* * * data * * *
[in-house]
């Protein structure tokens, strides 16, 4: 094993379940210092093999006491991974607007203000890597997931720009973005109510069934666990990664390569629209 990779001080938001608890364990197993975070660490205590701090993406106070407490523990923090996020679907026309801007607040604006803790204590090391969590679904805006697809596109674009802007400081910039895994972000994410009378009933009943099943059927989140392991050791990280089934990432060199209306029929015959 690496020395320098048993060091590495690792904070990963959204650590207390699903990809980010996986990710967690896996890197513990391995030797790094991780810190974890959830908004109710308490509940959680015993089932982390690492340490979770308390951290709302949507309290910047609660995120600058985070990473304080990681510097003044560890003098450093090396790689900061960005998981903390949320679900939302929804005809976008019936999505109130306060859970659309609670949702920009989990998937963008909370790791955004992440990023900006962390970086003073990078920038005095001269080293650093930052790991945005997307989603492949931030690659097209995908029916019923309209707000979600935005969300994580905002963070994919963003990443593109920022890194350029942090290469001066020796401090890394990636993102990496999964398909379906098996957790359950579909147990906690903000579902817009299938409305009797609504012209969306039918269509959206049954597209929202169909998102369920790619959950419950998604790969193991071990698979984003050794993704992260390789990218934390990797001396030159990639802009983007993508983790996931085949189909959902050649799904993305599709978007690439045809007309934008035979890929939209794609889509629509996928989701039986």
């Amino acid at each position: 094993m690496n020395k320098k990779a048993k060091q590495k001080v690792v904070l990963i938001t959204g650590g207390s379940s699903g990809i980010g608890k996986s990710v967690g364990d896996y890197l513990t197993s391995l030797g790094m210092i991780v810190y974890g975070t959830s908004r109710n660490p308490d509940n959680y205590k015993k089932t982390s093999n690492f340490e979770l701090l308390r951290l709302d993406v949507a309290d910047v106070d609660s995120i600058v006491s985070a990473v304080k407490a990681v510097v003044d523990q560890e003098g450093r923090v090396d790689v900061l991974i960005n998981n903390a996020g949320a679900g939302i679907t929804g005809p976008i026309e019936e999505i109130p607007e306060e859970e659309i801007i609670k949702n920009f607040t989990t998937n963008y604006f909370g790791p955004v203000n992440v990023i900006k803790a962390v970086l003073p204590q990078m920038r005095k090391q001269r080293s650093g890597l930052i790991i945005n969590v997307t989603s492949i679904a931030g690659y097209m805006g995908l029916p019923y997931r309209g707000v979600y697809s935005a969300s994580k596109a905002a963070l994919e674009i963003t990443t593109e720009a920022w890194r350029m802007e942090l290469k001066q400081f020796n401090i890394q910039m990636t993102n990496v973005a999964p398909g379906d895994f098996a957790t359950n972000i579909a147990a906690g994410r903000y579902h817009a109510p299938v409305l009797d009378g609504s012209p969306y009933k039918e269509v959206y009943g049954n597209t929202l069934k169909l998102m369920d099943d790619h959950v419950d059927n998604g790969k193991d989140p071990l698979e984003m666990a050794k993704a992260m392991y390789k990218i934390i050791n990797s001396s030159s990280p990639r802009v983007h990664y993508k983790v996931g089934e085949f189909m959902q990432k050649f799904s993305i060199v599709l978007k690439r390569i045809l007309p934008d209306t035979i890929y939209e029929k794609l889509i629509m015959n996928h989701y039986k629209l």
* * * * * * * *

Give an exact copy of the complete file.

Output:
[in-house]
């Protein structure tokens, strides 16, 4: 094993379940210092093999006491991974607007203000890597997931720009973005109510069934666990990664390569629209 990779001080938001608890364990197993975070660490205590701090993406106070407490523990923090996020679907026309801007607040604006803790204590090391969590679904805006697809596109674009802007400081910039895994972000994410009378009933009943099943059927989140392991050791990280089934990432060199209306029929015959 690496020395320098048993060091590495690792904070990963959204650590207390699903990809980010996986990710967690896996890197513990391995030797790094991780810190974890959830908004109710308490509940959680015993089932982390690492340490979770308390951290709302949507309290910047609660995120600058985070990473304080990681510097003044560890003098450093090396790689900061960005998981903390949320679900939302929804005809976008019936999505109130306060859970659309609670949702920009989990998937963008909370790791955004992440990023900006962390970086003073990078920038005095001269080293650093930052790991945005997307989603492949931030690659097209995908029916019923309209707000979600935005969300994580905002963070994919963003990443593109920022890194350029942090290469001066020796401090890394990636993102990496999964398909379906098996957790359950579909147990906690903000579902817009299938409305009797609504012209969306039918269509959206049954597209929202169909998102369920790619959950419950998604790969193991071990698979984003050794993704992260390789990218934390990797001396030159990639802009983007993508983790996931085949189909959902050649799904993305599709978007690439045809007309934008035979890929939209794609889509629509996928989701039986």
């Amino acid at each position: 094993m690496n020395k320098k990779a048993k060091q590495k001080v690792v904070l990963i938001t959204g650590g207390s379940s699903g990809i980010g608890k996986s990710v967690g364990d896996y890197l513990t197993s391995l030797g790094m210092i991780v810190y974890g975070t959830s908004r109710n660490p308490d509940n959680y205590k015993k089932t982390s093999n690492f340490e979770l701090l308390r951290l709302d993406v949507a309290d910047v106070d609660s995120i600058v006491s985070a990473v304080k407490a990681v510097v003044d523990q560890e003098g450093r923090v090396d790689v900061l991974i960005n998981n903390a996020g949320a679900g939302i679907t929804g005809p976008i026309e019936e999505i109130p607007e306060e859970e659309i801007i609670k949702n920009f607040t989990t998937n963008y604006f909370g790791p955004v203000n992440v990023i900006k803790a962390v970086l003073p204590q990078m920038r005095k090391q001269r080293s650093g890597l930052i790991i945005n969590v997307t989603s492949i679904a931030g690659y097209m805006g995908l029916p019923y997931r309209g707000v979600y697809s935005a969300s994580k596109a905002a963070l994919e674009i963003t990443t593109e720009a920022w890194r350029m802007e942090l290469k001066q400081f020796n401090i890394q910039m990636t993102n990496v973005a999964p398909g379906d895994f098996a957790t359950n972000i579909a147990a906690g994410r903000y579902h817009a109510p299938v409305l009797d009378g609504s012209p969306y009933k039918e269509v959206y009943g049954n597209t929202l069934k169909l998102m369920d099943d790619h959950v419950d059927n998604g790969k193991d989140p071990l698979e984003m666990a050794k993704a992260m392991y390789k990218i934390i050791n990797s001396s030159s990280p990639r802009v983007h990664y993508k983790v996931g089934e085949f189909m959902q990432k050649f799904s993305i060199v599709l978007k690439r390569i045809l007309p934008d209306t035979i890929y939209e029929k794609l889509i629509m015959n996928h989701y039986k629209l």